Athletic development can also include off court movement, agility, and strength training, all of which provide a wide range of physical movements and exercises. To parents, working on these other skills in lieu of hitting a tennis ball may seem counterproductive. They may see their children initially losing to players who have spent more time hitting tennis balls. But in the long run, it's vital in realizing potential.

Often the deficiencies in athletic development don't manifest until the later stages of junior tennis. At a certain point, you will see players with comparable racket skills, but find that one player is a step faster, more agile, more coordinated, and more balanced. When this happens it usually leads to a mismatch in competition.

In Europe the emphasis is on fundamentals for the long run.

Too often there is a rush in the United States is to learn the racket and tactical skills to get the immediate results to win the "all important" 10 and 12 and under divisions. In Europe there is an understanding that tennis is not an early specialization sport and more of a premium is placed on developing fundamentals for the long run, including athletic ability.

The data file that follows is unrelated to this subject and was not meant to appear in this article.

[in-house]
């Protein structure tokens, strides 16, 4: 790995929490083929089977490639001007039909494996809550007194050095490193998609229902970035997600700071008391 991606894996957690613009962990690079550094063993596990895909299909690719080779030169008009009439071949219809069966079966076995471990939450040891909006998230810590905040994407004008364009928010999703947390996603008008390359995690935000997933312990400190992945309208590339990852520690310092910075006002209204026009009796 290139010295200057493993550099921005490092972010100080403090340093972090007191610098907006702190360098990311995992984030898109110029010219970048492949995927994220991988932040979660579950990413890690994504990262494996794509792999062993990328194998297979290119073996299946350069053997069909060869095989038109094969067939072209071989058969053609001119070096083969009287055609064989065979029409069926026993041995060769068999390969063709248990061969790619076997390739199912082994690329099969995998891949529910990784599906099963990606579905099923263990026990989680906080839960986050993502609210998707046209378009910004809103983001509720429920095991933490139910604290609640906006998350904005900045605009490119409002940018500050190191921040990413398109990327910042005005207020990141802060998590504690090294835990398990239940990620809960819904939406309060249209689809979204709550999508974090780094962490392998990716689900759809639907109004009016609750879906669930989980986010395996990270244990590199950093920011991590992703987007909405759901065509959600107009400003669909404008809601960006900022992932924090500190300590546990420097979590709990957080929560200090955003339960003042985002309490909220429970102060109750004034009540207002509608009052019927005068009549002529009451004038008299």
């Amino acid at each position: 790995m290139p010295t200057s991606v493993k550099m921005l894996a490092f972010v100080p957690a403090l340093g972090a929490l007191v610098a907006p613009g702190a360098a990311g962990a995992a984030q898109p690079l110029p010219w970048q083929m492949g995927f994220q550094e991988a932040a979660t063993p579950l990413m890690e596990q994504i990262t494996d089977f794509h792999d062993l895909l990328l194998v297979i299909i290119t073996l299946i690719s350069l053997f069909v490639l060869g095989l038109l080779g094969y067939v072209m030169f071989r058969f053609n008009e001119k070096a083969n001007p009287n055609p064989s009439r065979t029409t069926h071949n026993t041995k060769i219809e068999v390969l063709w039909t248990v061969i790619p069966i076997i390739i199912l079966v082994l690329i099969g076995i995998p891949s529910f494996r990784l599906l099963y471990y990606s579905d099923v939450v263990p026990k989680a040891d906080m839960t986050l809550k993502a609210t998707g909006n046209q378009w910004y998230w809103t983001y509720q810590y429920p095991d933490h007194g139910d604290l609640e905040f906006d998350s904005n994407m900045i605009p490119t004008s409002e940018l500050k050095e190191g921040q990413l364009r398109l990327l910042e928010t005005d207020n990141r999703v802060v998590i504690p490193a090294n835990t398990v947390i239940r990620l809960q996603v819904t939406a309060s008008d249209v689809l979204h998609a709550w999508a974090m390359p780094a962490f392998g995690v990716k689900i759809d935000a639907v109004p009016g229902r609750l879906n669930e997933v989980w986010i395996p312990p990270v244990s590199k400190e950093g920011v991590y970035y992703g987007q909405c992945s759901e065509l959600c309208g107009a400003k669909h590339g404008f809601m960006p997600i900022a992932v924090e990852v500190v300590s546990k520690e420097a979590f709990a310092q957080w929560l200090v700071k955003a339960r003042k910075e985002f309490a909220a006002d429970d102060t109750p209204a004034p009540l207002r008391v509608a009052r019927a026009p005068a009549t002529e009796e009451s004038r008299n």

Although tennis is the United States does not attract large numbers from our enormous pool of athletic talent, I do believe we are getting enough good athletes playing to do a far better than our current results. Part of the solution is improving the basic athletic skills of the players who are actually coming into the game.

In the 1960s and 1970s in the United States, we had much more extensive physical education in the schools, starting in first, second, third grades. Children were required to do a wide range of basic athletic activities as part of the regular school day.

These were activities like running, sprinting, tumbling, climbing ropes, calisthenics. Throwing and hitting balls of all types. In their free time kids would go out and play games for hours: dodge ball, football, basketball, baseball. The kind of basic athletic skills I am talking about were developed naturally as a part of day to day life. It's different now and so much of the free time kids have is spent on the computer or playing video games.

What skills are too advanced for younger players to learn?

All of this has consequences in junior development. We know tennis in Europe and the rest of the world has a higher level of popularity and attracts more elite athletes to start. When this is combined with early athletic training, it leads to higher numbers of outstanding athletes competing against American players.